Addition of calcite-producing bacteria is a relatively new technique used globally to produce self-healing concrete/cement mortar as well as to increase compressive strength and durability. Due to different atmospheric conditions around the world, the performance of these bacteria will vary due to different curing conditions. In this study, the effects of different atmospheric curing conditions on the compressive strength of bio cement mortar (BCM) are examined. The atmospheric conditions (curing) are varied by combining different temperature and relative humidity, and wind speed and sunlight exposure time. The microorganism used is Bacillus subtilis, and it is added to concrete mortar through direct mixing. The concentration of the bacteria solution is 109 cells/ml and two volumes of 30 ml and 50 ml are applied. Two control specimens - water-cured bio cement mortar (BC) and water-cured cement mortar (NC), are made to serve as baselines for comparison and evaluation of the effects of the curing conditions. The results showed that increased temperature, relative humidity and wind speed increased the compressive strength of BCM. However, increased sunlight exposure time decreased the compressive strength. The results indicated that atmospheric conditions influence the performance of bacteria in BCM. The BCMs had higher 7 and 28 days compressive strength than the control sample (water-cured cement mortar). The minimum and maximum 7 day increments were 53.7% and 120.6% respectively, while the 44.9% and 130.6% respectively were the 28 day. The results show that calcite-producing bacteria improves the compressive strength of cement mortar, however, the environmental curing conditions of the produced BCM will influence the calcite-producing ability of the bacteria.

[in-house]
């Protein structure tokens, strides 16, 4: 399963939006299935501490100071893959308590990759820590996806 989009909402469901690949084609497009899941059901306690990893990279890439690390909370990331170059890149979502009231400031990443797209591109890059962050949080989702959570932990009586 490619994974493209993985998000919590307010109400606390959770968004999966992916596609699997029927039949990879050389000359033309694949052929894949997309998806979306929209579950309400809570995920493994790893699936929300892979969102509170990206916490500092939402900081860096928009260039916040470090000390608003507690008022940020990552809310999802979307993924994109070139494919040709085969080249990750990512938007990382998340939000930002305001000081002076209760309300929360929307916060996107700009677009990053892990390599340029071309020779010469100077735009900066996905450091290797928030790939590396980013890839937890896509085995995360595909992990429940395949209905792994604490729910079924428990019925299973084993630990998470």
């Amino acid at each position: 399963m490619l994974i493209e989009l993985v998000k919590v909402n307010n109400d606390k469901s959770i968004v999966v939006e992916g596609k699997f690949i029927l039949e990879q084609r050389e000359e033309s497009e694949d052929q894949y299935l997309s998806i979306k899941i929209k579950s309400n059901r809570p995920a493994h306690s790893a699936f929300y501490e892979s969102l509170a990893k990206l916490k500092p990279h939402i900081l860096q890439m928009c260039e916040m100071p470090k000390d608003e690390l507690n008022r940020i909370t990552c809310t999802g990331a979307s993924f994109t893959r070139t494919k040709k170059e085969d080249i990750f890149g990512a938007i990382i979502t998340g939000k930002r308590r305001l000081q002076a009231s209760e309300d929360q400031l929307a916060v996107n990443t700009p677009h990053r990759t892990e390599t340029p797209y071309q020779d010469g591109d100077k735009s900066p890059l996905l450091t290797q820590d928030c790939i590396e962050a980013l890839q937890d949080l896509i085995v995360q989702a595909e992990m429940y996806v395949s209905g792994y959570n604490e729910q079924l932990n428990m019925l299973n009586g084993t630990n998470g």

All Science Journal Classification (ASJC) codes
- Civil and Structural Engineering
- Building and Construction
- Materials Science(all)